BRANT BJORK – Jalamanta (1999 / 180 gram vinyl 2009 reissue)
I still remember the circumstances surrounding me originally getting this on CD. As recounted in an earlier Record Store Tale, Tom and I were at a party. We were listening to some sHeavy, and Tom mentioned the Brant Bjork solo album as another must-have. Being a fan of Brant Bjork’s drumming from Fu Manchu, I ordered it without hearing a single track. Tom attempted to describe it by calling it “a cross between Fu Manchu and surf rock.” Interesting.
10 years later, when Bjork reissued it on vinyl, he added the UFO-centric Blue Oyster Cult cover bonus track, “Take Me Away”. Automatic re-buy. It doesn’t really sound like the rest of the album, but who cares? It’s Brant Bjork covering Blue Oyster Cult. But that’s not the only reason to re-buy Jalamanta.
What a beautiful record! The first thing you’ll notice is the new cover. All black with the Brant Bjork skull embossed. Beautiful. Open it up to get at the booklet with all new photos. The booklet truly is a work of art. Remember when you used to buy an LP, and you’d sit down in front of your stereo staring at the pictures, trying to make out every little detail until the record was done? Brant Bjork takes us back to that time.
The cover page is what appears to be an awesomely greasy Mexican meal, and then the final page is the empty plate — a satisfied customer. Just like with this LP. You can really get stuffed on the grooves and tones contained herein. There are plenty of low-key, incessantly grooving instruments. The music is simple, repetitive, but effective. It’s not heavy, but it feels weighty nonetheless.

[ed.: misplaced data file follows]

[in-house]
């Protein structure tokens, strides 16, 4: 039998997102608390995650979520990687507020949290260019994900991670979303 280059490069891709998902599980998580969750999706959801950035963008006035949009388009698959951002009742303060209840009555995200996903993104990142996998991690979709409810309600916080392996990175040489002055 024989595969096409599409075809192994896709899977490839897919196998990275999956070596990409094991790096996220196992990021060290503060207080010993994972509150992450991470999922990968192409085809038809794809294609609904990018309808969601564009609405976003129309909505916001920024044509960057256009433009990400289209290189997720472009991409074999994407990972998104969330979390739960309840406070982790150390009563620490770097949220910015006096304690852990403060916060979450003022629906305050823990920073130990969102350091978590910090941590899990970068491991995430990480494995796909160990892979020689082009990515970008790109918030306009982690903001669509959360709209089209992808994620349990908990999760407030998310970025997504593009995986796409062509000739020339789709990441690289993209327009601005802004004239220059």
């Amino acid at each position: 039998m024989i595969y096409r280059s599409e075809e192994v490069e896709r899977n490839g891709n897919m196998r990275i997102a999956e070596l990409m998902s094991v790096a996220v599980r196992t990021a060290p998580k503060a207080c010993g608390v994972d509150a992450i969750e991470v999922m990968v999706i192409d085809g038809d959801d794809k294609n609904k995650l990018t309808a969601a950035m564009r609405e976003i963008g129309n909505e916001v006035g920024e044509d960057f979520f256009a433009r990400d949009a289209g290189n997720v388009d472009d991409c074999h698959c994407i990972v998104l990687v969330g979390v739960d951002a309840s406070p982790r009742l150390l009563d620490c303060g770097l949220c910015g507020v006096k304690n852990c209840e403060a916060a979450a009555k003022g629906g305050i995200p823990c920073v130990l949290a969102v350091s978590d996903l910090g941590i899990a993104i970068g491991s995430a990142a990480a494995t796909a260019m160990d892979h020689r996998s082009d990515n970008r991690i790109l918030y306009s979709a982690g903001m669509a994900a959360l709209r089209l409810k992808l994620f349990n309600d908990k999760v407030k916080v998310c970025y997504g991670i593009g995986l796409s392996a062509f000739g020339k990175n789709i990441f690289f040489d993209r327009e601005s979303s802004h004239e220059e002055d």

The lyrics are included. Here’s an example, from “Automatic Fantastic”:
The man shakes me down, that’s why I’m broke. Rich man’s got all the green but it ain’t the kind you smoke. So we turn up the rock, and we roll it slow. We’re always flying high, and the ride is always low.
Musically, if you haven’t heard this album before, I don’t really know how to describe the songs. Bjork plays almost everything himself, and the vibe is laid back. He sings on every song but “Toot” which is handled by Mario Lalli (Fatso Jetson). He’s chosen to mix his vocals way back and emphasize the unadorned guitars and drums. The mix is spare, quiet at times, loud at others, but always trippy. Imagine driving down a deserted highway on a hot summer night with the windows down. This is the soundtrack to that ride.
This is one of those album that sounds like it was just meant to be heard on 180 gram vinyl. There’s no sound like it in the world. I noticed a heck of a lot more bass, the bassline on “Lets Get Chinese Eyes” being particularly sublime. This album just sounds stunning now.
- “Lazy Bones” – 1:29
- “Automatic Fantastic” – 6:59
- “Cobra Jab” – 3:18
- “Too Many Chiefs…Not Enough Indians” – 3:44
- “Sun Brother” – 4:45
- “Lets Get Chinese Eyes” – 4:45
- “Toot” – 5:58
- “Defender of the Oleander” – 7:53
- “The Low Desert Punk” – 5:20
- “Waiting for a Coconut to Drop” – 4:17
- “Her Brown Blood” – 4:16
- “Indio” – 4:15
- “Take Me Away” – 5:35 (Blue Öyster Cult cover) vinyl only bonus track